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    Featured Article
    Start a Walking Program

    By Harriet Hodgson

    Starting a walking program is a personal commitment to fitness. Like many walkers, you may have started out strong and then your walking program disappeared in the hustle and bustle of life. You may be disappointed in yourself. You may play mental games with yourself as well and find all sorts of excuses for not walking: weather, job responsibilities, kids' schedules, and more. How can you get back on the fitness path? Here are 15 practical tips.

    1. Put walking on your calendar and think of it as an appointment you must keep.

    2. Set a new goal. You may add strength training to your walking program or walk additional steps.

    3. Work towards your new goal in increments. If you start to lift weights, for example, lift small ones.

    4. Check your walking shoes for wear and replace them, if necessary.

    5. Wear socks that wick moisture away from your feet. When your feet are wet walking isn't fun.

    6. Get a walking buddy. You may ask one of your best friends to walk with you, or invite a new neighbor to join you on your morning walk.

    7. Start a walking group or join one. Companionship can be the difference between walking and not walking.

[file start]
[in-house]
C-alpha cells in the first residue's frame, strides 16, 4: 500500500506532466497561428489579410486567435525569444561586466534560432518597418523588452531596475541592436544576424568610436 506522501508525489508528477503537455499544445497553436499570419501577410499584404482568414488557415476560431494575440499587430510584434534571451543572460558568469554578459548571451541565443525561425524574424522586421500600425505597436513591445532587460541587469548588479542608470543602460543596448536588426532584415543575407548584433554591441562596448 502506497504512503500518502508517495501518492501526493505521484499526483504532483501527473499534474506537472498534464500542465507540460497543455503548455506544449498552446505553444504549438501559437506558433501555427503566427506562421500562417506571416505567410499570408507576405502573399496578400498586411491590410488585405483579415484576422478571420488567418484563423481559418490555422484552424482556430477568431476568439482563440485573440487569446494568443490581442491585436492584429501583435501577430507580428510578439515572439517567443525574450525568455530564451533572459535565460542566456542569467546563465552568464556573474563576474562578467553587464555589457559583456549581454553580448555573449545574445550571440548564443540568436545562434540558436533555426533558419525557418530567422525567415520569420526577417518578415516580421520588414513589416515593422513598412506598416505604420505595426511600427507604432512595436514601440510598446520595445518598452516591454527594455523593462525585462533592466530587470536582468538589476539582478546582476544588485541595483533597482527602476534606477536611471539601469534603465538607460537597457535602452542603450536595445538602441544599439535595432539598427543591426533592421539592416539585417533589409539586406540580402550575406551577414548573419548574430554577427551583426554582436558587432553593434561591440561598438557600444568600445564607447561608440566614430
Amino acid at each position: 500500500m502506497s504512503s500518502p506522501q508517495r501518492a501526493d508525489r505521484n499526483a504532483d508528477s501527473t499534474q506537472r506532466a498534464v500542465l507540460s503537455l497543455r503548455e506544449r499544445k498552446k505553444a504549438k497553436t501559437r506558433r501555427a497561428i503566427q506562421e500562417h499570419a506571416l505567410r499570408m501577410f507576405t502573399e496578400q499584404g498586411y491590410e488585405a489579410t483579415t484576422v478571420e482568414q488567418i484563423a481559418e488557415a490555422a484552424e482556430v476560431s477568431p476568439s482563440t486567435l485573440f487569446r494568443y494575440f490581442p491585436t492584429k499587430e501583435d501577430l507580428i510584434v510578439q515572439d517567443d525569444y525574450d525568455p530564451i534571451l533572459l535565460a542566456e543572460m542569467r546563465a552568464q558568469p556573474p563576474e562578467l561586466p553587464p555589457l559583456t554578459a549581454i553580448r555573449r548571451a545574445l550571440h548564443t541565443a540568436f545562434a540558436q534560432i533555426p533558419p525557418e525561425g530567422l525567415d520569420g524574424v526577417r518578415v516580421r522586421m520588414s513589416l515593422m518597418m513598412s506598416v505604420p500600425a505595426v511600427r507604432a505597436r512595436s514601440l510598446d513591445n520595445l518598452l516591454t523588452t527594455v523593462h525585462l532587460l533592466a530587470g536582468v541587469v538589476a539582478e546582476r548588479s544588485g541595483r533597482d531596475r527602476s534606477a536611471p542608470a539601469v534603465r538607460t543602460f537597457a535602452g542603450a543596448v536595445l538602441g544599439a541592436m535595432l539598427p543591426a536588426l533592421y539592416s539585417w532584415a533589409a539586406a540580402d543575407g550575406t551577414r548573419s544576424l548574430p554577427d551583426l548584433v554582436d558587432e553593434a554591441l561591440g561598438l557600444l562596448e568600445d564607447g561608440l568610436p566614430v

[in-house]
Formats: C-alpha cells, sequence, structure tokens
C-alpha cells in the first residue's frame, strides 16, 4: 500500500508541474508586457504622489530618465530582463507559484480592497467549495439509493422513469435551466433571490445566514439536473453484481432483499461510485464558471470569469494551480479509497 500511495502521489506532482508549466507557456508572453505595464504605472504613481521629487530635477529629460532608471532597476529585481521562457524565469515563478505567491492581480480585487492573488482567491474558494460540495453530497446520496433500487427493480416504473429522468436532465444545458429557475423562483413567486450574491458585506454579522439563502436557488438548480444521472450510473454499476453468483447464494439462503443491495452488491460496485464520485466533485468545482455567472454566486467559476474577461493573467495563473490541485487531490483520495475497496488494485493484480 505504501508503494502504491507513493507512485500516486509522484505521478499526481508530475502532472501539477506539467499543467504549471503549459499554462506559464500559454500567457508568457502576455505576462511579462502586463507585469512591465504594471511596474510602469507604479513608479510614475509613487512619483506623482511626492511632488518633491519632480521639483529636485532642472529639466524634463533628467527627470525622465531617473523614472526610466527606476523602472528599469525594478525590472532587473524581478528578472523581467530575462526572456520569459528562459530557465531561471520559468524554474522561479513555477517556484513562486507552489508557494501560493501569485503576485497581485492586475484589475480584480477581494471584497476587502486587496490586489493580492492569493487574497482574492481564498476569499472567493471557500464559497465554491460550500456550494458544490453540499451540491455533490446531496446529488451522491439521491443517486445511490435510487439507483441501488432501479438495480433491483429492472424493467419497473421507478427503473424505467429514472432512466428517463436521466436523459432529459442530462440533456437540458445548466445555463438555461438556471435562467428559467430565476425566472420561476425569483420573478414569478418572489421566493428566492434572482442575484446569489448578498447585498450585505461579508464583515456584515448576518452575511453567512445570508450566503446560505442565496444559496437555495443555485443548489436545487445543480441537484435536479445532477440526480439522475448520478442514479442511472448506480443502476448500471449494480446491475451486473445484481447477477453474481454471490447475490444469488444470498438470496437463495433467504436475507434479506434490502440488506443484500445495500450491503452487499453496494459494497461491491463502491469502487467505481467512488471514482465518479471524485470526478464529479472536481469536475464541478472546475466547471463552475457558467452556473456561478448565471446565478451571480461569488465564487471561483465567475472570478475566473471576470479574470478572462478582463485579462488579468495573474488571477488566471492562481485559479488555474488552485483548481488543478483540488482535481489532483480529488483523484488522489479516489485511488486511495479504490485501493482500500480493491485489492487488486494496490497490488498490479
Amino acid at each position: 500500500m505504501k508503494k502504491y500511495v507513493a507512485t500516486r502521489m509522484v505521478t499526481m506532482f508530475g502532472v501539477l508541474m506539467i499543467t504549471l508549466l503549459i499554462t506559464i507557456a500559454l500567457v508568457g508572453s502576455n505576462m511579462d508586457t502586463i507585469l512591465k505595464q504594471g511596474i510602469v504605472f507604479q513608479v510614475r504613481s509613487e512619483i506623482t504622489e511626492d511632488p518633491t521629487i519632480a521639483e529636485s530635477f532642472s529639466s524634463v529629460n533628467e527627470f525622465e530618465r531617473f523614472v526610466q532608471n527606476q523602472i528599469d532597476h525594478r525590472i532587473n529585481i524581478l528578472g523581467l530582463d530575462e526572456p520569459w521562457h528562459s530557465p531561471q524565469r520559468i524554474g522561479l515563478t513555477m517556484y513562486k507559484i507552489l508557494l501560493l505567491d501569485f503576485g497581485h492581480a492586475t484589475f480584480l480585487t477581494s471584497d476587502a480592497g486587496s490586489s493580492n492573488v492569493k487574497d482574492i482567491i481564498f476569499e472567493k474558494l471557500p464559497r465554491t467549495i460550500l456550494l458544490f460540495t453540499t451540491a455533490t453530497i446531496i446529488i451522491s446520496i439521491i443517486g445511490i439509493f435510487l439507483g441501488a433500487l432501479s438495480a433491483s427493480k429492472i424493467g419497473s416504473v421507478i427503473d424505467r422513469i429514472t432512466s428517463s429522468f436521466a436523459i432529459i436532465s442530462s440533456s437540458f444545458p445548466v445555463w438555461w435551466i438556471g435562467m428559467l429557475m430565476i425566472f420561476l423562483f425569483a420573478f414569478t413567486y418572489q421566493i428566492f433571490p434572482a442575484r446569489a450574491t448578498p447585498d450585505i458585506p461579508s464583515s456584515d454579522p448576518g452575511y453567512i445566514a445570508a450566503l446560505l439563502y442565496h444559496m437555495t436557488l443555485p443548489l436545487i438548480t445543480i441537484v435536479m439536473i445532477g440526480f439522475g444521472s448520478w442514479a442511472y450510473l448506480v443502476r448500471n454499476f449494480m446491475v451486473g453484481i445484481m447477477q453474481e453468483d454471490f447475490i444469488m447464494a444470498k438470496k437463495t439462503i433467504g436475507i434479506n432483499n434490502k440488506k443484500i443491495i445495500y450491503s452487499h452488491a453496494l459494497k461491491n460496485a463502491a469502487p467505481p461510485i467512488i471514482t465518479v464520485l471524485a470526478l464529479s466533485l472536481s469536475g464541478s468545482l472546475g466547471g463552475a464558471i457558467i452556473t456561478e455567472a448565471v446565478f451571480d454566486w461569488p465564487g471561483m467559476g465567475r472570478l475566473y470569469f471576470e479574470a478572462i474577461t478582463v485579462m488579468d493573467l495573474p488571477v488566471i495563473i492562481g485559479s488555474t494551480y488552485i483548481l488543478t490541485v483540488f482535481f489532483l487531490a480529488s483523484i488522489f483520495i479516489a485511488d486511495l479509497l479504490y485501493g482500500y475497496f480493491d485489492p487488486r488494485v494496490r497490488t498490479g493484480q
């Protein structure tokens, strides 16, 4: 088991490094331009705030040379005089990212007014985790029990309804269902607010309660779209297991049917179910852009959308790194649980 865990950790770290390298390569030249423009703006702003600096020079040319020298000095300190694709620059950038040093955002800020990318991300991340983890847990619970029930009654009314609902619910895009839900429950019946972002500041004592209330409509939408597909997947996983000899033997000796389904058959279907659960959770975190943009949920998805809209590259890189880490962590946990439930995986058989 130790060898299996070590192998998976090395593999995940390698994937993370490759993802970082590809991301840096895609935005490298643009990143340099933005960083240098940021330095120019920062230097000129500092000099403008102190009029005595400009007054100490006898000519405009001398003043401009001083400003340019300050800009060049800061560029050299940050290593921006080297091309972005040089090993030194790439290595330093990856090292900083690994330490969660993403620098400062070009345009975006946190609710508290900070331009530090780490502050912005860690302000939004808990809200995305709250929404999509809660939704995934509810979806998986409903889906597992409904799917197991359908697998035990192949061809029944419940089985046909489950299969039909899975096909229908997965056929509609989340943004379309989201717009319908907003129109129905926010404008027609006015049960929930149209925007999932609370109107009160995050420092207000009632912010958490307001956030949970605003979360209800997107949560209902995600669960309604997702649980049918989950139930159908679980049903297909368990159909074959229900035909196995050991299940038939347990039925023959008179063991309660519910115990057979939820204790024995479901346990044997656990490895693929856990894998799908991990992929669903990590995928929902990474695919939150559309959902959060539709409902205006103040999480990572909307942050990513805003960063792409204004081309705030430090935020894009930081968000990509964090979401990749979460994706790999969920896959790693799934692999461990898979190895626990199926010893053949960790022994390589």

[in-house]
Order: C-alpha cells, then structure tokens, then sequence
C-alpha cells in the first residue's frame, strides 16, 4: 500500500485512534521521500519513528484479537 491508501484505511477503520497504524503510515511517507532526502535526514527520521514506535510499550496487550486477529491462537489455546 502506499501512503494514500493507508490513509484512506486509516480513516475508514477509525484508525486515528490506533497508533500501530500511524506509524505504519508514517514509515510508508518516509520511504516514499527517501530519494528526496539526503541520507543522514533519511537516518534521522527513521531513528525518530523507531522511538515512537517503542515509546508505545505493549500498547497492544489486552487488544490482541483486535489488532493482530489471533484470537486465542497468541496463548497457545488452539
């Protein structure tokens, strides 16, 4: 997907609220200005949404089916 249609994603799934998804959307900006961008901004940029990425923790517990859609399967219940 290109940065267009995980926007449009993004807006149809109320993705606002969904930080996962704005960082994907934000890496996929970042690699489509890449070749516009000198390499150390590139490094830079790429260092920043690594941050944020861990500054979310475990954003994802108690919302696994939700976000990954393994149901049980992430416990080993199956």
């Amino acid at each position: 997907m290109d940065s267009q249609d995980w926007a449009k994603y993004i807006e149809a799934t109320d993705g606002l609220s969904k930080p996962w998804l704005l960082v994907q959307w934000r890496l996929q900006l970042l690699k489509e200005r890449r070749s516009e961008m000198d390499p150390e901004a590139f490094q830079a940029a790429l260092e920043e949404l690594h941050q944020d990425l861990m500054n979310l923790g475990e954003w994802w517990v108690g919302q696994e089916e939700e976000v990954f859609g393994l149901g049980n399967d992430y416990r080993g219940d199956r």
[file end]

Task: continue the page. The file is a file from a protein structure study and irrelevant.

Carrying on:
8. Bring kids and grandkids along. Your fitness model could have a huge impact on a children's lives.

    9. Cut yourself some slack. Fitness is a goal that takes time and is worth your time.

    10. Always have an alternate plan. If the forecast is rain, call your walking buddy or walking group members and agree to walk at the mall.

    11. Walk in place while you are waiting for coffee to brew, on the phone, or watching television. You will be amazed at how many steps you accrue.

    12. Make walking an event. You may go on a bird walk, historic walk, or fall walk and look at the changing leaves.

    13. Vary your time and route. Variety can add spark to an "ordinary" walk.

    14. Participate in a charity walk. Check your local newspaper and the American Heart Association for more information.

    15. Reward yourself. You started out on the fitness path and you are still on it!

    Copyright 2006 by Harriet Hodgson

    Harriet Hodgson has been a nonfiction writer for 27 years and is a member of the Assciation of Health Care Journalists and the Association for Death Education and Counseling. She is on a walking program and averages 10,000 steps a day. Hodgson's 24th book, "Smiling Through Your Tears: Anticipatng Grief," written with Lois Krahn, MD, is available from A five-star review of the book is posted on Amazon. You will find another review on the American Hospice Foundation website under the "School Corner" heading.

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